Wednesday, 3 April 2019
Questions without Notice
My question is to the Prime Minister. The Wentworth by-election sent a clear message that people in my electorate want urgent action on climate change and the environment. We have just experienced a summer of extreme weather events—there are one million dead fish in the Darling River—and credible experts say that, on our current trajectory, Australia has no chance of reaching its Paris commitments. Last night's federal budget failed to take the opportunity to promote the role of renewable energy and show national leadership on the environment. Prime Minister, will you commit to strengthen our environment laws and put in place a well-resourced, independent national environment protection agency that would have equivalent powers to the national corporate regulator and the ability to impose a similar range of penalties?
I thank the member for her question. The government agrees that action needs to be taken to address climate change, and that's why there was a $3.5 billion climate solutions plan included in last night's budget. And several weeks ago I outlined, in some precise detail, exactly how we were going to meet our 26 per cent emissions reduction target through the various measures that we've outlined, and that includes the Emissions Reduction Fund, which provides the reverse auction, which are purchases, and the abatement that is achieved within industry, business and others. That program has been extremely effective over the last five years. It's one of the reasons why, when we came to government, we turned around a more than 700 million tonne deficit in reaching our 2020 targets in Kyoto, and we will now beat our Kyoto targets by 369 million tonnes—a 1.1 billion tonne turnaround through the success of our emissions reduction policies.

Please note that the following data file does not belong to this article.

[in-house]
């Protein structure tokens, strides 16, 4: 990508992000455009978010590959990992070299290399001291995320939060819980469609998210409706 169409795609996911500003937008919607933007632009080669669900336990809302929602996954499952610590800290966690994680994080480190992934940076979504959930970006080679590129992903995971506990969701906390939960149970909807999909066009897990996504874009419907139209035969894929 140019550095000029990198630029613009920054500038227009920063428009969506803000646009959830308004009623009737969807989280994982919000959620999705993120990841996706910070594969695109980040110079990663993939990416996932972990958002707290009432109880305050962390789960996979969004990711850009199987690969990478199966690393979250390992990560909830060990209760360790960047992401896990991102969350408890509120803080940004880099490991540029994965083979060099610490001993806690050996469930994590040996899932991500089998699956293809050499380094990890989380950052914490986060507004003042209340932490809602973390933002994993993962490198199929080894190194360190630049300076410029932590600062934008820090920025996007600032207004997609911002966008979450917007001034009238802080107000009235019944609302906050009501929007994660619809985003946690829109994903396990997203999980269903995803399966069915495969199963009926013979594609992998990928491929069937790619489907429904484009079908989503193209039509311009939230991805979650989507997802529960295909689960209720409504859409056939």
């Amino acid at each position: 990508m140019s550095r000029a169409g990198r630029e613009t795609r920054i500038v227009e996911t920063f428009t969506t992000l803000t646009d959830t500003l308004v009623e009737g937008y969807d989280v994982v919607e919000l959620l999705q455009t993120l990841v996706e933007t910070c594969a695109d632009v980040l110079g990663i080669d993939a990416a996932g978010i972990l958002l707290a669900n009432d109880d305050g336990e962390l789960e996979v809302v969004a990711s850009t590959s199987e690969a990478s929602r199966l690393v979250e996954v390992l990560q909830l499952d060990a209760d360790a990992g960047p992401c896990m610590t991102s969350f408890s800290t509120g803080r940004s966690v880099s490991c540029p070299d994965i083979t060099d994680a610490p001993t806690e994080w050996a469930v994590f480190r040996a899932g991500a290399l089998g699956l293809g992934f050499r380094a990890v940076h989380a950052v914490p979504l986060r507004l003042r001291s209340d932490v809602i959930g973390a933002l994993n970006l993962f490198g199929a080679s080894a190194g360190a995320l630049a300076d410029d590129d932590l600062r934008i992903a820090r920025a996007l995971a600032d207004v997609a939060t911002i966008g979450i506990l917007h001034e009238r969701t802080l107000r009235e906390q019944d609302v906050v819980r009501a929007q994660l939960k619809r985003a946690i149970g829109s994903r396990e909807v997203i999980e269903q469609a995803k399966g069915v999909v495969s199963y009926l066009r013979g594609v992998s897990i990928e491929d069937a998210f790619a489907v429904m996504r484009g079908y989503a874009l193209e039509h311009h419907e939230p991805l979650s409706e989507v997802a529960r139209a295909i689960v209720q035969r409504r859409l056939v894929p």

In addition to that, there's the Snowy 2.0 scheme; the Energy Efficient Communities Program; the connection of the Marinus Link to Tasmania—
The member for Wentworth will resume her seat. I make the point to the member for Wentworth, as I've made on many occasions, that, whilst that was certainly asked, there was a lot of other material in the question as well. The Prime Minister—indeed, a minister answering the question—is entitled to refer to that. That is one of the perils of a 45-second question, I have to say. The Prime Minister has the call.
These are the mechanisms which will ensure that we do meet our 2030 emissions reduction target, which we have set at 26 per cent. But I'll tell you what we won't do: what we won't do is force businesses to spend $36 billion purchasing foreign carbon credits as a way of reducing emissions. That is the policy that the Labor Party announced on Monday of this week. They want carbon credits from Kazakhstan. That is the policy of forcing businesses to shell out $36 billion that they could spend on increasing wages, on creating jobs and on investing in their businesses and in dividend distributions to their shareholders. But, no, the Labor Party wants $36 billion to go to foreign carbon traders.
Over in Kazakhstan, I'm sure they're pretty pleased about this. I'm sure they're absolutely thrilled about this. Some may call this a carbon tax. I will call it 'the Borat tax'. The Borat tax, which will be put on by the Labor Party, will have carbon credits from Kazakhstan. I know what Borat would think of the Labor Party's policies on emissions reduction; he would say, 'Very nice; very nice!' That's what he'd be thinking about the carbon trading policies of the Leader of the Opposition, who wants to force companies to send $36 billion offshore—sucking jobs offshore, sucking profits offshore and sucking wage increases offshore. The only bonus anyone is going to get from the Leader of the Opposition is the bonus that will be provided to foreign carbon traders, who are just simply saying to the Leader of the Opposition, 'Make my bonus.' (Time expired)